Covid-19 virus and effects spread around the world

Yesterday the Dow Jones dropped 1000 points (over 3%) and early Tuesday it is down another 1%, The NZX50 dropped a further 1.18% on Tuesday.other markets around the world are also down.

Fears and effects of the Covid-19n coronavirus are cited as drivers of the drops. Airlines and tourism in particular have already been significantly affected.

RNZ: Counting the cost of Covid-19s local impact

Hundreds of millions of dollars is likely to be shaved off the value of the economy for the first quarter, with estimates currently between 0.3 and 0.6 percentage points less than pre-virus forecasts.

The International Monetary Fund sees the virus as the biggest threat to the global economy.

Nearly every part of New Zealand’s economy is affected by the outbreak – but particularly exporters and importers who are largely dependent on the Chinese market.

About 50,000 Chinese visitors came through New Zealand’s arrivals gate in February last year, but that traffic has all but disappeared with New Zealand’s border closed to the travellers.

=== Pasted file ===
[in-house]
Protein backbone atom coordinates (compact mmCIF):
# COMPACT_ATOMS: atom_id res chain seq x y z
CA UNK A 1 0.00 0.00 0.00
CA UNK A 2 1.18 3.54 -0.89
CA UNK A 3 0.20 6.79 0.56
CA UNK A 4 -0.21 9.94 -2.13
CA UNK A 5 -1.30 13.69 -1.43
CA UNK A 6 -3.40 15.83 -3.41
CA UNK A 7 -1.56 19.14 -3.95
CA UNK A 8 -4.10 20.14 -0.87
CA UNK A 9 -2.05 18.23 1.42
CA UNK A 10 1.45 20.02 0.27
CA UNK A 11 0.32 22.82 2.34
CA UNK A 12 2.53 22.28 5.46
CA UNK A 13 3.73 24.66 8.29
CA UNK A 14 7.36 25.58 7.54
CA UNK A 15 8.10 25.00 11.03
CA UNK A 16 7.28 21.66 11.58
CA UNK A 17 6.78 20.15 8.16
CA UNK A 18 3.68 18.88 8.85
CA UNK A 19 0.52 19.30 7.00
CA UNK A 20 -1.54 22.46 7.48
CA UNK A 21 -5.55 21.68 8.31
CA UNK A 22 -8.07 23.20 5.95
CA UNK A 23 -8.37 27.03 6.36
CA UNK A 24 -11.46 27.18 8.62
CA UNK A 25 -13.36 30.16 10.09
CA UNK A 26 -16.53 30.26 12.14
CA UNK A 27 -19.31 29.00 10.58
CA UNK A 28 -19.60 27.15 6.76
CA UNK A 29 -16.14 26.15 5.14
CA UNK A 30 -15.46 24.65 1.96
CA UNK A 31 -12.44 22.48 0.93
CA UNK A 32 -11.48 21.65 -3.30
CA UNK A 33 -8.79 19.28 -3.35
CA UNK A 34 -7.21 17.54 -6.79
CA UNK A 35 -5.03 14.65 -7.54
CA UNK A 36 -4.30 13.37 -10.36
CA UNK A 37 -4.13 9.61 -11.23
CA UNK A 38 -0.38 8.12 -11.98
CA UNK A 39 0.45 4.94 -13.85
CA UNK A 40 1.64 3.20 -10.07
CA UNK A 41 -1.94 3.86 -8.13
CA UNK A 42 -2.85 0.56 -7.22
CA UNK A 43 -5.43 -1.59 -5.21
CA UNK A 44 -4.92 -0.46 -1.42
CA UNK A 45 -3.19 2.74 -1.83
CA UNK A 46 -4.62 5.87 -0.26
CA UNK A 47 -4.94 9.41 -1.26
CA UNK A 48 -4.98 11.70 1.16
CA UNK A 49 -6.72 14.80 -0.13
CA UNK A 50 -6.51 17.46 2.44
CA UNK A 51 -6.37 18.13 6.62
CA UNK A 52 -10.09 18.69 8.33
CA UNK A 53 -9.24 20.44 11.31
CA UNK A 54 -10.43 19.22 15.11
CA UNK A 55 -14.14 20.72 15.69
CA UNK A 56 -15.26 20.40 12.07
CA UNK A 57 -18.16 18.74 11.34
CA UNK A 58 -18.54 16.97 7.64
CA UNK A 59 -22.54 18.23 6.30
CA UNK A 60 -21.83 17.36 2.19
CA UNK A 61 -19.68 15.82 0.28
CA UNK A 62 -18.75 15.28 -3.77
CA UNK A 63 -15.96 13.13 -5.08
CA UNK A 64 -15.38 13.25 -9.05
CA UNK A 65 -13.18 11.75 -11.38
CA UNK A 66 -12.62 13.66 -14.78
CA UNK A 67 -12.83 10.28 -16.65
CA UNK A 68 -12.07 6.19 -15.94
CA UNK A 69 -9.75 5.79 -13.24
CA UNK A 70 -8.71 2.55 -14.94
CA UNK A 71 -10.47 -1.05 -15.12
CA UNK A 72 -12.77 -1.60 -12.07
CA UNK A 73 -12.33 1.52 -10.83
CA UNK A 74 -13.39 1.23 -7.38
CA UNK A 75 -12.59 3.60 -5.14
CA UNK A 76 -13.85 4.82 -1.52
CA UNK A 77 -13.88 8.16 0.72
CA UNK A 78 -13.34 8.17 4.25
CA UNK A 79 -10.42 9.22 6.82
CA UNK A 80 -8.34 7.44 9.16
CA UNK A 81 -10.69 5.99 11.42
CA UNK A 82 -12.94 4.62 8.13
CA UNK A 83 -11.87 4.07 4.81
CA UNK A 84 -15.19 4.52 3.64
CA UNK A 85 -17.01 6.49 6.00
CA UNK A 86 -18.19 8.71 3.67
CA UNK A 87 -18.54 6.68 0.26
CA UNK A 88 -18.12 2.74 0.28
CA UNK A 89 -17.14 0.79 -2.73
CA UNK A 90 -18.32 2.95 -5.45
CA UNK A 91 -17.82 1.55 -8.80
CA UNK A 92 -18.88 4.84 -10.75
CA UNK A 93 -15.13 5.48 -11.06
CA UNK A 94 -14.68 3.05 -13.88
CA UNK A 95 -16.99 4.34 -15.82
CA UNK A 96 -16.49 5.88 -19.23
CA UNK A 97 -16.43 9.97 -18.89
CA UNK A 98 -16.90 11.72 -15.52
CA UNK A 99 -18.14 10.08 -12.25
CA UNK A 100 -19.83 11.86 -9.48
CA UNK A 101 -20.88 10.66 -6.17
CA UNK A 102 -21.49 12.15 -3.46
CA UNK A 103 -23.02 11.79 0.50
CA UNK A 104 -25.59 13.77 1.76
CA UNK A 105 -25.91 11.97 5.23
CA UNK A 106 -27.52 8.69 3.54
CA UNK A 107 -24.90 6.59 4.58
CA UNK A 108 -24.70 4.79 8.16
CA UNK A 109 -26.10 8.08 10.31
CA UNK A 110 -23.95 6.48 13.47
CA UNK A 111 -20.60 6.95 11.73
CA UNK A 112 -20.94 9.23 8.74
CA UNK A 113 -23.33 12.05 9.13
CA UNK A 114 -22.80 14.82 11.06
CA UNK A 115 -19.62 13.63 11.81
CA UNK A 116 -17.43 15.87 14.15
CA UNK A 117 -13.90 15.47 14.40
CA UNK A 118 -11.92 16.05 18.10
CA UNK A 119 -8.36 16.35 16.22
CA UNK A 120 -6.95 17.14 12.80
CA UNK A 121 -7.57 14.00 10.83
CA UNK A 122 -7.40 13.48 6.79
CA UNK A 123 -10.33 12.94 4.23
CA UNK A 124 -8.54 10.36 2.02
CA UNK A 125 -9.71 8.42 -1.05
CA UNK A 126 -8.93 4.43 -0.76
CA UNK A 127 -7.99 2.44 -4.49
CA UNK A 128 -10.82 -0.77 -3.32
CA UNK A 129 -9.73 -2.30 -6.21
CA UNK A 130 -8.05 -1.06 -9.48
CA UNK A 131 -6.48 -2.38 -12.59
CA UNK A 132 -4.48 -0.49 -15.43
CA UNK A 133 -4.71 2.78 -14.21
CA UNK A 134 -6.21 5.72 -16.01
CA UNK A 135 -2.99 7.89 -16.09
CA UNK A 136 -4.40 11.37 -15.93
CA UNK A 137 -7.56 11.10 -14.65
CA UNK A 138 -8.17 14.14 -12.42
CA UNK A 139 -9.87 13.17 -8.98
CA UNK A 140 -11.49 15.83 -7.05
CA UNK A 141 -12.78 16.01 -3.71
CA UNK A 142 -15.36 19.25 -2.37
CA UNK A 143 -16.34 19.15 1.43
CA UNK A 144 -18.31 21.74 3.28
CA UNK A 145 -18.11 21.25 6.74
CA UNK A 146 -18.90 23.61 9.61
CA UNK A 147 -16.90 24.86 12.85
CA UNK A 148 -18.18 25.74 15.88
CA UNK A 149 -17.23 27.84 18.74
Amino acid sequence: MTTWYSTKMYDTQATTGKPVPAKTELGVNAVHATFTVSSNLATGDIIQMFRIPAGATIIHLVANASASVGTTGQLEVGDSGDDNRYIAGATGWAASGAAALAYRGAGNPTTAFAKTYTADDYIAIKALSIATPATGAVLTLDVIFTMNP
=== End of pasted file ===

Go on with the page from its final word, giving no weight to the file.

Retail NZ have reported about a third of its members say they are putting up to 30 percent less through their tills, cutting back on forward orders and dropping back staff hours.

Tertiary institutes stand to lose more than $100 million if students from China could not make it to class.

The list goes on, Millennium & Copthorne Hotels New Zealand Limited said it expected to lose up to $3 million in last minute cancellations.

Auckland Airport was in the same boat, with 45 return services to Mainland China reduced to eight, almost overnight. It downgraded its earnings by $5 million.

And to top it off, the primary sector was also dealing with a significant drought.

Silver Fern Farms chief executive Simon Limmer said it was the perfect storm.

The virus is not the only problem but is adding to other problems.

The virus increases it’s spread around the world.